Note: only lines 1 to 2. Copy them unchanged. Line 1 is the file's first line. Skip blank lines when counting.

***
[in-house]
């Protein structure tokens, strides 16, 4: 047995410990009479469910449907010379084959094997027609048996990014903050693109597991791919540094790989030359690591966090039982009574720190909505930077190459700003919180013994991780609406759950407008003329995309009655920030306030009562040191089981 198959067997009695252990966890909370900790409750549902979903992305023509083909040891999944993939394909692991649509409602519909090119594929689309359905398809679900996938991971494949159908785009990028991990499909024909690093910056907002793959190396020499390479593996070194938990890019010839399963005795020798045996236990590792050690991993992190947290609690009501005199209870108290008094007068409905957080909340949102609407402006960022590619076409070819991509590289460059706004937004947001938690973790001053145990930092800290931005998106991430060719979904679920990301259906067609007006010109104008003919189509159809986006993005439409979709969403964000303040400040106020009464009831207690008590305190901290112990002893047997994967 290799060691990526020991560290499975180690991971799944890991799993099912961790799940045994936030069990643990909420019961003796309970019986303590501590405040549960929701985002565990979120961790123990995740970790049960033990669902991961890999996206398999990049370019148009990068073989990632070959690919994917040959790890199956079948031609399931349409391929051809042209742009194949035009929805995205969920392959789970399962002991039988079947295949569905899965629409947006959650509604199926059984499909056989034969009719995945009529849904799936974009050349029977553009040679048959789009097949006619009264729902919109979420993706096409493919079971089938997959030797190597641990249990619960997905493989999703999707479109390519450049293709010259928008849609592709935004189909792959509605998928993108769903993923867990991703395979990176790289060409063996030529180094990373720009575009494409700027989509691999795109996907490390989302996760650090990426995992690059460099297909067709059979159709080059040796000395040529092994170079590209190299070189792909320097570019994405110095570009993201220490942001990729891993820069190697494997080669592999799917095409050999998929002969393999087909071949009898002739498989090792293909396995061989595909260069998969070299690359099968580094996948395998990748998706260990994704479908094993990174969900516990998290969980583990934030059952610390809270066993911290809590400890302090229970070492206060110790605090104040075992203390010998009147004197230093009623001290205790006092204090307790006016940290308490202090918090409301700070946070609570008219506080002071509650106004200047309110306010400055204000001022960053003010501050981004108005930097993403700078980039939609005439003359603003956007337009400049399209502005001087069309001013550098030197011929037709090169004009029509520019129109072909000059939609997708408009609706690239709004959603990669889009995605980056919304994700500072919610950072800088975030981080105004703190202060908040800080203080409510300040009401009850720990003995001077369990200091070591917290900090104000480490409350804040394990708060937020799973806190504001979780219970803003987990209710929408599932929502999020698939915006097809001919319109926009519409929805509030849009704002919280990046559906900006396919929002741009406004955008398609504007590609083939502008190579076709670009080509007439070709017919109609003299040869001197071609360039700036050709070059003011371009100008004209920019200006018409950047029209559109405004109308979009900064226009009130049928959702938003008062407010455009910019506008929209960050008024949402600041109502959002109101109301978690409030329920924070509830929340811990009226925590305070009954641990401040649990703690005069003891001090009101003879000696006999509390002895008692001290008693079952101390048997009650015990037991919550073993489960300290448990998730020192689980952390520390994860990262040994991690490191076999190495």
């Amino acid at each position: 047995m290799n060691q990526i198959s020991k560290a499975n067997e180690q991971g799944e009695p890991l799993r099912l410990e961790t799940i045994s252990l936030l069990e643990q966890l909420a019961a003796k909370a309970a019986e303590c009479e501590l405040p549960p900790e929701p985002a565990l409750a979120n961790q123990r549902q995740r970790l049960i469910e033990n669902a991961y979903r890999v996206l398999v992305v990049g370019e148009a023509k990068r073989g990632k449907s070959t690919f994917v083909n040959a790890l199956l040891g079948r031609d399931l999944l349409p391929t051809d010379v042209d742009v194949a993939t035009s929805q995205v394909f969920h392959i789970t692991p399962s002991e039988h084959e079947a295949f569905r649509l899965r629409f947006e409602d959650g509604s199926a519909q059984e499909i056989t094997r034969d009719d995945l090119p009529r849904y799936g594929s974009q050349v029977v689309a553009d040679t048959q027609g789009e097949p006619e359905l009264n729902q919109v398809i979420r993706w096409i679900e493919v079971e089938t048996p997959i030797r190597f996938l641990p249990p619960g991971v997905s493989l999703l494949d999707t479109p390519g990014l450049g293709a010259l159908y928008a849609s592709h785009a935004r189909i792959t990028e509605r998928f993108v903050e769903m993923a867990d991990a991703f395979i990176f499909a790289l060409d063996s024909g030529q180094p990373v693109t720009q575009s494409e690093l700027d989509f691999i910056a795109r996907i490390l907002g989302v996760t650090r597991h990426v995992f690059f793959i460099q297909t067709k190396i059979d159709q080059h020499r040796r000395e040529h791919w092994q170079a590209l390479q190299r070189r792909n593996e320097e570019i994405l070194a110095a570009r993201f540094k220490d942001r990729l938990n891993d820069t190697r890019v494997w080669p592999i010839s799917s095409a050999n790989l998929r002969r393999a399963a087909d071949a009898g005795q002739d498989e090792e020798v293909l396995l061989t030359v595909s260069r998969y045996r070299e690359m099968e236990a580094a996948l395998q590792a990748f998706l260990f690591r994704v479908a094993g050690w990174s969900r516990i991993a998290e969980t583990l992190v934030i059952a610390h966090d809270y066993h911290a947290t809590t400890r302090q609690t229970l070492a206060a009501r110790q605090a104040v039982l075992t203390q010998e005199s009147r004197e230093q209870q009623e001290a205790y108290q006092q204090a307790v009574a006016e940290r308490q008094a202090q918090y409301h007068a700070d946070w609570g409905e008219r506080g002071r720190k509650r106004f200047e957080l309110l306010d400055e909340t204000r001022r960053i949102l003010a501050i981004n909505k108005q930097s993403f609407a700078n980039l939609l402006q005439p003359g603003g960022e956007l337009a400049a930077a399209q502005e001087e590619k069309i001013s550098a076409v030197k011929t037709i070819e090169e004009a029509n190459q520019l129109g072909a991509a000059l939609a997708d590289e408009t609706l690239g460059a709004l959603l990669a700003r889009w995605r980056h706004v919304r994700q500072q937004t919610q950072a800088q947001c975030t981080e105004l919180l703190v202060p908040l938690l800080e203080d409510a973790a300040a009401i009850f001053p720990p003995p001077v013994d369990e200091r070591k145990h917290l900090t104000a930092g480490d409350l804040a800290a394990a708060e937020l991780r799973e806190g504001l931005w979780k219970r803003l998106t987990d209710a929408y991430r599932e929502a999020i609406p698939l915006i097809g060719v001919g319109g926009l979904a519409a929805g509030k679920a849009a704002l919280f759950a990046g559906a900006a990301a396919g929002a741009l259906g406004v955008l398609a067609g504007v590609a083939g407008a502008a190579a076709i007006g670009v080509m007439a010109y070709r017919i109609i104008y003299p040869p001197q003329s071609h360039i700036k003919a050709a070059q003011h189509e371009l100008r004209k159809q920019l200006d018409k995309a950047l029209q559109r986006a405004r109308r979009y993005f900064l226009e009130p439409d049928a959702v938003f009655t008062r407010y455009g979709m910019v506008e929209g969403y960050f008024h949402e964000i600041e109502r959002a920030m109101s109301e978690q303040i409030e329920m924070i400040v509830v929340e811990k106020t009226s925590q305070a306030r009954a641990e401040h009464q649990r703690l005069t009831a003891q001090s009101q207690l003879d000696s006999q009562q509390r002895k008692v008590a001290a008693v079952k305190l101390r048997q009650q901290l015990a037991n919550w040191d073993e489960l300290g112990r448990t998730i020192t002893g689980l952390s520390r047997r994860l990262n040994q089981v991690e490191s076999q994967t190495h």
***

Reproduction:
[in-house]
């Protein structure tokens, strides 16, 4: 047995410990009479469910449907010379084959094997027609048996990014903050693109597991791919540094790989030359690591966090039982009574720190909505930077190459700003919180013994991780609406759950407008003329995309009655920030306030009562040191089981 198959067997009695252990966890909370900790409750549902979903992305023509083909040891999944993939394909692991649509409602519909090119594929689309359905398809679900996938991971494949159908785009990028991990499909024909690093910056907002793959190396020499390479593996070194938990890019010839399963005795020798045996236990590792050690991993992190947290609690009501005199209870108290008094007068409905957080909340949102609407402006960022590619076409070819991509590289460059706004937004947001938690973790001053145990930092800290931005998106991430060719979904679920990301259906067609007006010109104008003919189509159809986006993005439409979709969403964000303040400040106020009464009831207690008590305190901290112990002893047997994967 290799060691990526020991560290499975180690991971799944890991799993099912961790799940045994936030069990643990909420019961003796309970019986303590501590405040549960929701985002565990979120961790123990995740970790049960033990669902991961890999996206398999990049370019148009990068073989990632070959690919994917040959790890199956079948031609399931349409391929051809042209742009194949035009929805995205969920392959789970399962002991039988079947295949569905899965629409947006959650509604199926059984499909056989034969009719995945009529849904799936974009050349029977553009040679048959789009097949006619009264729902919109979420993706096409493919079971089938997959030797190597641990249990619960997905493989999703999707479109390519450049293709010259928008849609592709935004189909792959509605998928993108769903993923867990991703395979990176790289060409063996030529180094990373720009575009494409700027989509691999795109996907490390989302996760650090990426995992690059460099297909067709059979159709080059040796000395040529092994170079590209190299070189792909320097570019994405110095570009993201220490942001990729891993820069190697494997080669592999799917095409050999998929002969393999087909071949009898002739498989090792293909396995061989595909260069998969070299690359099968580094996948395998990748998706260990994704479908094993990174969900516990998290969980583990934030059952610390809270066993911290809590400890302090229970070492206060110790605090104040075992203390010998009147004197230093009623001290205790006092204090307790006016940290308490202090918090409301700070946070609570008219506080002071509650106004200047309110306010400055204000001022960053003010501050981004108005930097993403700078980039939609005439003359603003956007337009400049399209502005001087069309001013550098030197011929037709090169004009029509520019129109072909000059939609997708408009609706690239709004959603990669889009995605980056919304994700500072919610950072800088975030981080105004703190202060908040800080203080409510300040009401009850720990003995001077369990200091070591917290900090104000480490409350804040394990708060937020799973806190504001979780219970803003987990209710929408599932929502999020698939915006097809001919319109926009519409929805509030849009704002919280990046559906900006396919929002741009406004955008398609504007590609083939502008190579076709670009080509007439070709017919109609003299040869001197071609360039700036050709070059003011371009100008004209920019200006018409950047029209559109405004109308979009900064226009009130049928959702938003008062407010455009910019506008929209960050008024949402600041109502959002109101109301978690409030329920924070509830929340811990009226925590305070009954641990401040649990703690005069003891001090009101003879000696006999509390002895008692001290008693079952101390048997009650015990037991919550073993489960300290448990998730020192689980952390520390994860990262040994991690490191076999190495």